Mark Dery '82 critiques contemporary America, professor Peter Dreier honors 20th-century trailblazers, and Jim Tranquada & John King put the 'ukulele in context.
I Must Not Think Bad Thoughts: Drive-by Essays on American Dread, American Dreams, by Mark Dery ’82 (University of Minnesota Press; $24.95). “Intellectual freedom is unimaginable without the right to think the unthinkable,” writes cultural critic Dery in introducing this collection of drive-by critiques of contemporary America, where chaos is the new normal. (Sample essay: “Stardust Memories: How David Bowie Killed the ’60s and Ushered in the ’70s and, for One Brief Shining Moment, Made the Mullet Hip.”) Exploring the darkest corners of the national psyche and the nethermost regions of the self, he makes sense of the cultural dynamics of the American “madhouse” early in the 21st century. Dery, who lives in Nyack. N.Y., is writing a biography of Edward Gorey.
The 100 Greatest Americans of the 20th Century: A Social Justice Hall of Fame, by Peter Dreier (Nation Books; $19.99). A hundred years ago, any soapbox orator who called for women’s suffrage, laws protecting the environment, an end to lynching, or a federal minimum wage was considered a utopian dreamer or a dangerous socialist. Now we take these ideas for granted, because the radical ideas of one generation are often the common sense of the next. Dreier honors the trailblazers who challenged the status quo of their day and, in doing so, changed the course of history. From Bill Moyers and Billie Jean King to Louis Brandeis and Lewis Hine, The 100 Greatest Americans of the 20th Century celebrates well-known figures and unknown pioneers side by side. Dreier is E.P. Clapp Distinguished Professor of Politics and director of the urban and environmental policy program at Occidental.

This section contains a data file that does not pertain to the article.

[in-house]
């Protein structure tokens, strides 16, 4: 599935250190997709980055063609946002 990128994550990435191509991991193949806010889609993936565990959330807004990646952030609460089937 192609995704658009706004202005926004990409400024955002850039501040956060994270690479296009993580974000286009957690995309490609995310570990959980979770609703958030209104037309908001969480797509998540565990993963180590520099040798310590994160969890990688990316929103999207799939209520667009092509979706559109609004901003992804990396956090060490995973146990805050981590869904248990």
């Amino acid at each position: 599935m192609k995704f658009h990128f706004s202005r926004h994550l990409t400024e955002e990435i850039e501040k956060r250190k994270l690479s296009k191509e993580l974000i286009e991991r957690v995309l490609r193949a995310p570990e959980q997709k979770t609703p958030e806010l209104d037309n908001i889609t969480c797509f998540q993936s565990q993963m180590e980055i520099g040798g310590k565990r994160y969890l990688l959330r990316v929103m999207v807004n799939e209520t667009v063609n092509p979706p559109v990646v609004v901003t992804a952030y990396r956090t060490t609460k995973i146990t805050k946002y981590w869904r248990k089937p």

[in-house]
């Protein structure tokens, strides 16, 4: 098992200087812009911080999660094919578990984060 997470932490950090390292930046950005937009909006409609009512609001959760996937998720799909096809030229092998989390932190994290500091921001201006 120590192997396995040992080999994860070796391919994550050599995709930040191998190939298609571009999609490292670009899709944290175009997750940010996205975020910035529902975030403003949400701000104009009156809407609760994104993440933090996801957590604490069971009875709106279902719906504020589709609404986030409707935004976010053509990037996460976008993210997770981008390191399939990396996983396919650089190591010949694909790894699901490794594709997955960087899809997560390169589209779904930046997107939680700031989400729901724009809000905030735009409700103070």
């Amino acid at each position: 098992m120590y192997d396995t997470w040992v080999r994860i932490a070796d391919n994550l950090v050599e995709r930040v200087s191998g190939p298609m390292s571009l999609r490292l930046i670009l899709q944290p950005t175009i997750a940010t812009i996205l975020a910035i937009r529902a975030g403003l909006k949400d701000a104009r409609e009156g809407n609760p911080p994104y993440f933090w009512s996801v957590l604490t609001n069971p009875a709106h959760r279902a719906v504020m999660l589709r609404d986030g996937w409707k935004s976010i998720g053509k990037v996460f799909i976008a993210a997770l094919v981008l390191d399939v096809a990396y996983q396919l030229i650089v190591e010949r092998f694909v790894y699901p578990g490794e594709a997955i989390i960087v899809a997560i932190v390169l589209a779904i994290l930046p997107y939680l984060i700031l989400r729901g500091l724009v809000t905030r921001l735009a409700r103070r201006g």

How Ethical Systems Change: Lynching and Capital Punishment, by Sheldon Ekland-Olson & Danielle Dirks (Routledge, $10). Slavery, lynching, and capital punishment were interwoven in the United States—and by the mid-20th century these connections gave rise to a small but well-focused reform movement. Biased and perfunctory procedures were replaced by prolonged trials and appeals, which some found messy and meaningless; DNA profiling clearly established innocent persons had been sentenced to death. The debate over taking life to protect life continues; this book is based on a popular undergraduate course taught at the University of Texas. Dirks is an assistant professor of sociology at Occidental.
The ‘Ukulele: A History, by Jim Tranquada & John King (University of Hawaii Press; $20.99). Since its introduction to Hawaii in 1879, the ‘ukulele has been many things, among them a symbol of an island paradise; a tool of political protest; an instrument central to a rich musical culture; a musical joke; a sought-after collectible; and a cheap airport souvenir. The ‘Ukulele: A History places the instrument for the first time in a broad historical, cultural, and musical context. Tranquada, director of communications for Occidental since 2000, is a great-great grandson of ‘ukulele pioneer Augusto Dias.
The State of Health: Illness in Nazi Germany, by Geoffrey Campbell Cocks ’70 (Oxford University Press, UK, $110). The experience and management of illness was a vital element of modern German society before, during, and after the 12 long years of the short Third Reich. Here, Cocks argues that the modern individual self, constantly suspended between health and illness, had more to do with constructing social reality in the Third Reich than either the fantasy or the fact of Nazi racial community. Cocks (The Wolf at the Door: Stanley Kubrick, History, and the Holocaust, 2004) is also interviewed in Room 237, director Rodney Ascher’s “experimental documentary” on Kubrick’s film The Shining (1980). The film screened at the Sundance and Cannes film festivals and will be released theatrically by IFC Midnight this year.
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